I'm attending a workshop at the Supernova 2005 conference in San Francisco, and apparently I'm not the only one getting a little annoyed at Janice Fraser's presentation. It's not that I disagree with the CEO of Adaptive Path, who's talking about the "New Internet." By that, she means people-power sites that I've been writing about--Wikipedia, Flickr, and the like--and how they have gotten better traction than more overtly commercial alternatives such as Encyclopedia Britannica and Kodak's photo site. She's quite right that they're more compelling because they're built upon the contributions of many people.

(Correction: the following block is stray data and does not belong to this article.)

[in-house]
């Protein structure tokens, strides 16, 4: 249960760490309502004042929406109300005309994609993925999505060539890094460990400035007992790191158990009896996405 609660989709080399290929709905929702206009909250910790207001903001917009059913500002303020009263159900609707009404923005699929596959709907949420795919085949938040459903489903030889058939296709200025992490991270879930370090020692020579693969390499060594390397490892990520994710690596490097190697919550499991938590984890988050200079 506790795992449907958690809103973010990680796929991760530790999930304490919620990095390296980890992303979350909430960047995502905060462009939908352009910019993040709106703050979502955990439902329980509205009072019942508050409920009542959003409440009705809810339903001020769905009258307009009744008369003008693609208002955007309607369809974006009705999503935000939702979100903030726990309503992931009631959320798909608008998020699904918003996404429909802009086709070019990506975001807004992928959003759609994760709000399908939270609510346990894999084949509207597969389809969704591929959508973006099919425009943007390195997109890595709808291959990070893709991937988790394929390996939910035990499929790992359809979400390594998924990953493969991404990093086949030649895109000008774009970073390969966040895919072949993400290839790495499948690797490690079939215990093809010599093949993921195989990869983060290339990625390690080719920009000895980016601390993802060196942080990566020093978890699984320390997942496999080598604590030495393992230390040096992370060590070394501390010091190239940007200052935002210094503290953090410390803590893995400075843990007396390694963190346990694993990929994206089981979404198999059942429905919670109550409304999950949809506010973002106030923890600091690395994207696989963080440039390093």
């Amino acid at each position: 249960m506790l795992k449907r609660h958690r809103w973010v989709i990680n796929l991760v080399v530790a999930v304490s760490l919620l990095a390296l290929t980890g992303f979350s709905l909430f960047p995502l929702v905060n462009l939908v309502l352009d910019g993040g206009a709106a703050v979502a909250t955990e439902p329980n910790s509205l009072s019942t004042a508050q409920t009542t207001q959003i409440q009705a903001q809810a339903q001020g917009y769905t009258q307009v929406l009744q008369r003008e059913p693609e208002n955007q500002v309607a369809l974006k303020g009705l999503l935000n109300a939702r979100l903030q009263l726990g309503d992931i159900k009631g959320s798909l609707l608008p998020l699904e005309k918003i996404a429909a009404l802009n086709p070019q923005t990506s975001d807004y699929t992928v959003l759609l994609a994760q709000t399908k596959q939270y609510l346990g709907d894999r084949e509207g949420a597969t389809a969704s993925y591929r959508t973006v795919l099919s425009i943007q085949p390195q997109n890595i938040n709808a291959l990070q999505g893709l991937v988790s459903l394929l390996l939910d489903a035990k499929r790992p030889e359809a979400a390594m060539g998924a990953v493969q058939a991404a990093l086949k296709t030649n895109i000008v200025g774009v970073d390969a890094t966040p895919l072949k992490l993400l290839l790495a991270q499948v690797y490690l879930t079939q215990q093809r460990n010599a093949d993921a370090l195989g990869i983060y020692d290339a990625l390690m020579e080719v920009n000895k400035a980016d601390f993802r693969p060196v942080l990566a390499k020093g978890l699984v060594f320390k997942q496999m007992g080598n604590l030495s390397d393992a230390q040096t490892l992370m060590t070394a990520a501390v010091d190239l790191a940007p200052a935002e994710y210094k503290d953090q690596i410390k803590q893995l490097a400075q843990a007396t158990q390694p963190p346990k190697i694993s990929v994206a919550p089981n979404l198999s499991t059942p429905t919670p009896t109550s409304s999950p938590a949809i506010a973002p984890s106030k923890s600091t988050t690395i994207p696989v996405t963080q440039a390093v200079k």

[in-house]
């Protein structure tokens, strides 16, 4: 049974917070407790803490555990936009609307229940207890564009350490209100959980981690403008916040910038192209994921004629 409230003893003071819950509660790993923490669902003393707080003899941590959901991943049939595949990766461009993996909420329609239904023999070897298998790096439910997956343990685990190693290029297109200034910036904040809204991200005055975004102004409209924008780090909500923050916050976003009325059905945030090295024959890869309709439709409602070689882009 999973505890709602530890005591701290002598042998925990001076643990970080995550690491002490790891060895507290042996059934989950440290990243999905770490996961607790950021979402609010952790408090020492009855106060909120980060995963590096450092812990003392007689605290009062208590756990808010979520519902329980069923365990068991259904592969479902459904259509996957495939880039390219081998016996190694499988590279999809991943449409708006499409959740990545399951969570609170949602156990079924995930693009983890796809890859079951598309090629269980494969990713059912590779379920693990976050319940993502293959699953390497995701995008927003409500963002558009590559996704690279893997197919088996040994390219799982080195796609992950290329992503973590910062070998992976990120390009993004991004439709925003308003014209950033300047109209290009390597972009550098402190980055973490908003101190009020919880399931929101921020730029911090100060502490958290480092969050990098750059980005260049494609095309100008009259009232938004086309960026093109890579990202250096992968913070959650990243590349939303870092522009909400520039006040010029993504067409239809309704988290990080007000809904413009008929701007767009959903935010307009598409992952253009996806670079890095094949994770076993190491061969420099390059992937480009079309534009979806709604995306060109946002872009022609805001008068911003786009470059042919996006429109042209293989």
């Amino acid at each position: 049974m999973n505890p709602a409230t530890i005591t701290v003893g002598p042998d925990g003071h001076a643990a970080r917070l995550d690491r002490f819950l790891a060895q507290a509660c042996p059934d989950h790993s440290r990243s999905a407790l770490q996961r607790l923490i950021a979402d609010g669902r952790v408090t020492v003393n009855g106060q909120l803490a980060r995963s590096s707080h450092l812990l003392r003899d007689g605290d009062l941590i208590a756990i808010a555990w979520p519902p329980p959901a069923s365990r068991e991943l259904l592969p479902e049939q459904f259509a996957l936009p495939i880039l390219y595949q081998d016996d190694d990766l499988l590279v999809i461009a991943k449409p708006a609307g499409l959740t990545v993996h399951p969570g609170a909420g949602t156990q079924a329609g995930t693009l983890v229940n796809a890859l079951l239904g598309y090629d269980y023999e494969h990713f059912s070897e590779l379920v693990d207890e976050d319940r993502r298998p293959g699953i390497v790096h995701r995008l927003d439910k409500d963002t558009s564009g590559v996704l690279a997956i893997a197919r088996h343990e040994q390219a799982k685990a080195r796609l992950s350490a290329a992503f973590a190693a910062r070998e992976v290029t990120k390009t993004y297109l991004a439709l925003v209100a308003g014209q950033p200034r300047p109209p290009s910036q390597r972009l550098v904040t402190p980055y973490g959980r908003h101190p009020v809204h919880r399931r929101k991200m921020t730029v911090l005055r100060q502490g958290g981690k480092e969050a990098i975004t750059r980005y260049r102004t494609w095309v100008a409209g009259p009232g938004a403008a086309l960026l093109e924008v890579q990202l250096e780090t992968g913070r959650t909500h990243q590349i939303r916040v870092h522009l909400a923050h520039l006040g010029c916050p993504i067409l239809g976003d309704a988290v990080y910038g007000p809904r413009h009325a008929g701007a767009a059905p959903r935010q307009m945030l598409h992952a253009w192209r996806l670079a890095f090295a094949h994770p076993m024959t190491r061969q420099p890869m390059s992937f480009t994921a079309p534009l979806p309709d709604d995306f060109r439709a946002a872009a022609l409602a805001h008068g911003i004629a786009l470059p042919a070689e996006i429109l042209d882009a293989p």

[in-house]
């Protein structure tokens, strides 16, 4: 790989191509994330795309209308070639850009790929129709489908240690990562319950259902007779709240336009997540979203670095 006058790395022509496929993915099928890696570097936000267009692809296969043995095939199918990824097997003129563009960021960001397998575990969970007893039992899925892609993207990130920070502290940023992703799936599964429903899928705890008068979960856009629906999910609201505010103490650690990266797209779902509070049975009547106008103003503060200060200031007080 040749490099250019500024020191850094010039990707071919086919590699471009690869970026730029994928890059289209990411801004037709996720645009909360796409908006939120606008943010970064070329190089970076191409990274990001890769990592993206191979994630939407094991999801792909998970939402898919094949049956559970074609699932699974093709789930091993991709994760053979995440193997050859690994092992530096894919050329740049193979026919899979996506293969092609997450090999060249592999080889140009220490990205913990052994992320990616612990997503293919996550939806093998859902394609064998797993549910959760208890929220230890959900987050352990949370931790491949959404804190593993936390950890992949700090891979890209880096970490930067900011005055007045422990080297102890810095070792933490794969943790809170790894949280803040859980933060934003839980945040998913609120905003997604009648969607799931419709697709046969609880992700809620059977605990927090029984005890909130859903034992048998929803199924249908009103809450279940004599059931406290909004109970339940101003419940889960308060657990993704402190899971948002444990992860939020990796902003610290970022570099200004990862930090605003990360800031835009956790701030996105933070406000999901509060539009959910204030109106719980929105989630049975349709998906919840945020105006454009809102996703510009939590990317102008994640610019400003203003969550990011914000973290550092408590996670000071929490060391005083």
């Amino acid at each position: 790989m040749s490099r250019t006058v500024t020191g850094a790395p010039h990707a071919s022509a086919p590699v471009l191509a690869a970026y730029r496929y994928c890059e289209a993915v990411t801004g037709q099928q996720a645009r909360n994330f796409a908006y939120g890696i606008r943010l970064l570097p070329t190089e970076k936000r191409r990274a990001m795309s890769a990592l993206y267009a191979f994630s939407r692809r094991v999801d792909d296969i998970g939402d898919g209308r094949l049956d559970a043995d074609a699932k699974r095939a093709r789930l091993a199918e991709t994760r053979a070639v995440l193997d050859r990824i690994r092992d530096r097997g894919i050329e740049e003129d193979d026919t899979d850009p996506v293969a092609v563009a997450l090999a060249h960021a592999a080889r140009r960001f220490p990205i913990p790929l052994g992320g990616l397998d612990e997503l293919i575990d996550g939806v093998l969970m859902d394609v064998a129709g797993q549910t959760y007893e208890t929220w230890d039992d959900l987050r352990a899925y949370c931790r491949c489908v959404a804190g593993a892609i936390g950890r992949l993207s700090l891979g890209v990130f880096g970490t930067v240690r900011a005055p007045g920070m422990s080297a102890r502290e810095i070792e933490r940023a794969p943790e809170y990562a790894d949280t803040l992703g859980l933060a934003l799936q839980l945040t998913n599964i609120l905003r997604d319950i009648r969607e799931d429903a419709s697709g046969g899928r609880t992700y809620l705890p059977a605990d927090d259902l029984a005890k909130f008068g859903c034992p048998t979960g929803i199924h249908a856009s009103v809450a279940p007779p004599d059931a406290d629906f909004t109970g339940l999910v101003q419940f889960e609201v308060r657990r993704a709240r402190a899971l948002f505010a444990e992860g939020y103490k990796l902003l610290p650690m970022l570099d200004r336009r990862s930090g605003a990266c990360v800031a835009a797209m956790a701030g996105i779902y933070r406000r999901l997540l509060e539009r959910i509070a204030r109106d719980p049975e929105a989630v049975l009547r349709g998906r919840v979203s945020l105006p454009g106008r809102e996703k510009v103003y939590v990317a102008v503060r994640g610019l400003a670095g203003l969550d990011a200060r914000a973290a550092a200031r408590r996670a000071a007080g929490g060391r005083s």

But her presentation seemed to imply that these new sites are the only worthwhile way to do encyclopedias, photo sites, and the like. I sure like 'em better. But as one person in the audience pointed out, the Bay Area can be a bit of a bubble of geekdom. Life, and the Web, just aren't that binary. Not only will some currently more traditional sites adapt, but some folks will continue to value, say, the usually well-earned authority of EB or the photo-printing services Kodak provides on its site. The real point of these new sites and services is that people will be able to pick and choose what they want. And those choices will be more diverse, not less.